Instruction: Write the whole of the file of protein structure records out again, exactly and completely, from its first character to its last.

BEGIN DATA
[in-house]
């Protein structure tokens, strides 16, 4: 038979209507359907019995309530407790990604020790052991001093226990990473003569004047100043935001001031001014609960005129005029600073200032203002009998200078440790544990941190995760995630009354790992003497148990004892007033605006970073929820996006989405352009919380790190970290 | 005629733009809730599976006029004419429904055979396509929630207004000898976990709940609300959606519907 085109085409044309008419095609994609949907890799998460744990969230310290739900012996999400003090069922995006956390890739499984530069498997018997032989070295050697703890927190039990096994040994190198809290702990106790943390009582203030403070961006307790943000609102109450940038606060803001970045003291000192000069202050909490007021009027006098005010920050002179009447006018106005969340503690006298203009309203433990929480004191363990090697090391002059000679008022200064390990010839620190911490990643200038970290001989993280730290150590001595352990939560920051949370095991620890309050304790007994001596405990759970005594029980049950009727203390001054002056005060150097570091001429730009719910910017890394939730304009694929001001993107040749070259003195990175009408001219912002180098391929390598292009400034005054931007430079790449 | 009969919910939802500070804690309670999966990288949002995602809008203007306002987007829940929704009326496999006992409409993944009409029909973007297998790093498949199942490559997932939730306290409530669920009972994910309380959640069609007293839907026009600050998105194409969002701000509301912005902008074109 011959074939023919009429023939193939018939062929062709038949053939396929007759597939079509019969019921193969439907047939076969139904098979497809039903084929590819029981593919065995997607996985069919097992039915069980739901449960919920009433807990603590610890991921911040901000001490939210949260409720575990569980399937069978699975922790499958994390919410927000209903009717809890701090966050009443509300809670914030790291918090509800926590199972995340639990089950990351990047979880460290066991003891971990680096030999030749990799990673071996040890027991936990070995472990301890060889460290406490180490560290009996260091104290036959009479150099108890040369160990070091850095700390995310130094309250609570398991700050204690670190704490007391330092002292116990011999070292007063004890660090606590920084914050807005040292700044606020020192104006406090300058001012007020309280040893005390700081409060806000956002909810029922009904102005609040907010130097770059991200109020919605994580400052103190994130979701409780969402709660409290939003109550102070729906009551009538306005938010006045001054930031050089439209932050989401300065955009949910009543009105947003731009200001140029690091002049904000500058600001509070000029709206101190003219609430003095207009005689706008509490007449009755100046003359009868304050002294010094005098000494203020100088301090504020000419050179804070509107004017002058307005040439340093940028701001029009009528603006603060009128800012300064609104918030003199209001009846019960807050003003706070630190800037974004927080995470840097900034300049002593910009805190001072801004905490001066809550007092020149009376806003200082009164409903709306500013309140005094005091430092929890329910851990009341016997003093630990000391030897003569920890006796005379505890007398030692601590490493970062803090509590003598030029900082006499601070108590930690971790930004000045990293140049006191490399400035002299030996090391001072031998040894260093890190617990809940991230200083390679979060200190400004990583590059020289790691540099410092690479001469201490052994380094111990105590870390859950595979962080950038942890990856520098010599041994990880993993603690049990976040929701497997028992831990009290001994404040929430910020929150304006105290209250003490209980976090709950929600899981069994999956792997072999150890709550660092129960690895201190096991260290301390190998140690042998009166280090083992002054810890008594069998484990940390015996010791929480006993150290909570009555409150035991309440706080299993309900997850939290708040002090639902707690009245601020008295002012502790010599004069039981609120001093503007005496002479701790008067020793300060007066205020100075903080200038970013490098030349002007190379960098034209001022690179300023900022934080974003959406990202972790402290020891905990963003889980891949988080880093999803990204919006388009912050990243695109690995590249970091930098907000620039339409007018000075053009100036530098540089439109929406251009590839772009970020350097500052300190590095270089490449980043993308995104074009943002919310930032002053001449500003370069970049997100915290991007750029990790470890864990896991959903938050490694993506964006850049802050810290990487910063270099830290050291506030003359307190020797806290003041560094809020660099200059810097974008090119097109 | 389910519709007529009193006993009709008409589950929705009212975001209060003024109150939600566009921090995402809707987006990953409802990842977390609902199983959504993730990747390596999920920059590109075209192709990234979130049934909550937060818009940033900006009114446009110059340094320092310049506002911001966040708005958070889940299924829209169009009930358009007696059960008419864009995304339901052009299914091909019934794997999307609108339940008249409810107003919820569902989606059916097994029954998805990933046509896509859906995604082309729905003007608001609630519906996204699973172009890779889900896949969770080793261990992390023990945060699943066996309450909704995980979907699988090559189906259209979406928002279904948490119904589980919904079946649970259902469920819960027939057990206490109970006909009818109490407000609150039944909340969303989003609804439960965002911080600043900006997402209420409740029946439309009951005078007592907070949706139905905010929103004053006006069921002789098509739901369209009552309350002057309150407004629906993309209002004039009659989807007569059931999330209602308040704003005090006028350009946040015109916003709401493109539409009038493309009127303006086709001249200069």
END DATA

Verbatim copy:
[in-house]
């Protein structure tokens, strides 16, 4: 038979209507359907019995309530407790990604020790052991001093226990990473003569004047100043935001001031001014609960005129005029600073200032203002009998200078440790544990941190995760995630009354790992003497148990004892007033605006970073929820996006989405352009919380790190970290 | 005629733009809730599976006029004419429904055979396509929630207004000898976990709940609300959606519907 085109085409044309008419095609994609949907890799998460744990969230310290739900012996999400003090069922995006956390890739499984530069498997018997032989070295050697703890927190039990096994040994190198809290702990106790943390009582203030403070961006307790943000609102109450940038606060803001970045003291000192000069202050909490007021009027006098005010920050002179009447006018106005969340503690006298203009309203433990929480004191363990090697090391002059000679008022200064390990010839620190911490990643200038970290001989993280730290150590001595352990939560920051949370095991620890309050304790007994001596405990759970005594029980049950009727203390001054002056005060150097570091001429730009719910910017890394939730304009694929001001993107040749070259003195990175009408001219912002180098391929390598292009400034005054931007430079790449 | 009969919910939802500070804690309670999966990288949002995602809008203007306002987007829940929704009326496999006992409409993944009409029909973007297998790093498949199942490559997932939730306290409530669920009972994910309380959640069609007293839907026009600050998105194409969002701000509301912005902008074109 011959074939023919009429023939193939018939062929062709038949053939396929007759597939079509019969019921193969439907047939076969139904098979497809039903084929590819029981593919065995997607996985069919097992039915069980739901449960919920009433807990603590610890991921911040901000001490939210949260409720575990569980399937069978699975922790499958994390919410927000209903009717809890701090966050009443509300809670914030790291918090509800926590199972995340639990089950990351990047979880460290066991003891971990680096030999030749990799990673071996040890027991936990070995472990301890060889460290406490180490560290009996260091104290036959009479150099108890040369160990070091850095700390995310130094309250609570398991700050204690670190704490007391330092002292116990011999070292007063004890660090606590920084914050807005040292700044606020020192104006406090300058001012007020309280040893005390700081409060806000956002909810029922009904102005609040907010130097770059991200109020919605994580400052103190994130979701409780969402709660409290939003109550102070729906009551009538306005938010006045001054930031050089439209932050989401300065955009949910009543009105947003731009200001140029690091002049904000500058600001509070000029709206101190003219609430003095207009005689706008509490007449009755100046003359009868304050002294010094005098000494203020100088301090504020000419050179804070509107004017002058307005040439340093940028701001029009009528603006603060009128800012300064609104918030003199209001009846019960807050003003706070630190800037974004927080995470840097900034300049002593910009805190001072801004905490001066809550007092020149009376806003200082009164409903709306500013309140005094005091430092929890329910851990009341016997003093630990000391030897003569920890006796005379505890007398030692601590490493970062803090509590003598030029900082006499601070108590930690971790930004000045990293140049006191490399400035002299030996090391001072031998040894260093890190617990809940991230200083390679979060200190400004990583590059020289790691540099410092690479001469201490052994380094111990105590870390859950595979962080950038942890990856520098010599041994990880993993603690049990976040929701497997028992831990009290001994404040929430910020929150304006105290209250003490209980976090709950929600899981069994999956792997072999150890709550660092129960690895201190096991260290301390190998140690042998009166280090083992002054810890008594069998484990940390015996010791929480006993150290909570009555409150035991309440706080299993309900997850939290708040002090639902707690009245601020008295002012502790010599004069039981609120001093503007005496002479701790008067020793300060007066205020100075903080200038970013490098030349002007190379960098034209001022690179300023900022934080974003959406990202972790402290020891905990963003889980891949988080880093999803990204919006388009912050990243695109690995590249970091930098907000620039339409007018000075053009100036530098540089439109929406251009590839772009970020350097500052300190590095270089490449980043993308995104074009943002919310930032002053001449500003370069970049997100915290991007750029990790470890864990896991959903938050490694993506964006850049802050810290990487910063270099830290050291506030003359307190020797806290003041560094809020660099200059810097974008090119097109 | 389910519709007529009193006993009709008409589950929705009212975001209060003024109150939600566009921090995402809707987006990953409802990842977390609902199983959504993730990747390596999920920059590109075209192709990234979130049934909550937060818009940033900006009114446009110059340094320092310049506002911001966040708005958070889940299924829209169009009930358009007696059960008419864009995304339901052009299914091909019934794997999307609108339940008249409810107003919820569902989606059916097994029954998805990933046509896509859906995604082309729905003007608001609630519906996204699973172009890779889900896949969770080793261990992390023990945060699943066996309450909704995980979907699988090559189906259209979406928002279904948490119904589980919904079946649970259902469920819960027939057990206490109970006909009818109490407000609150039944909340969303989003609804439960965002911080600043900006997402209420409740029946439309009951005078007592907070949706139905905010929103004053006006069921002789098509739901369209009552309350002057309150407004629906993309209002004039009659989807007569059931999330209602308040704003005090006028350009946040015109916003709401493109539409009038493309009127303006086709001249200069």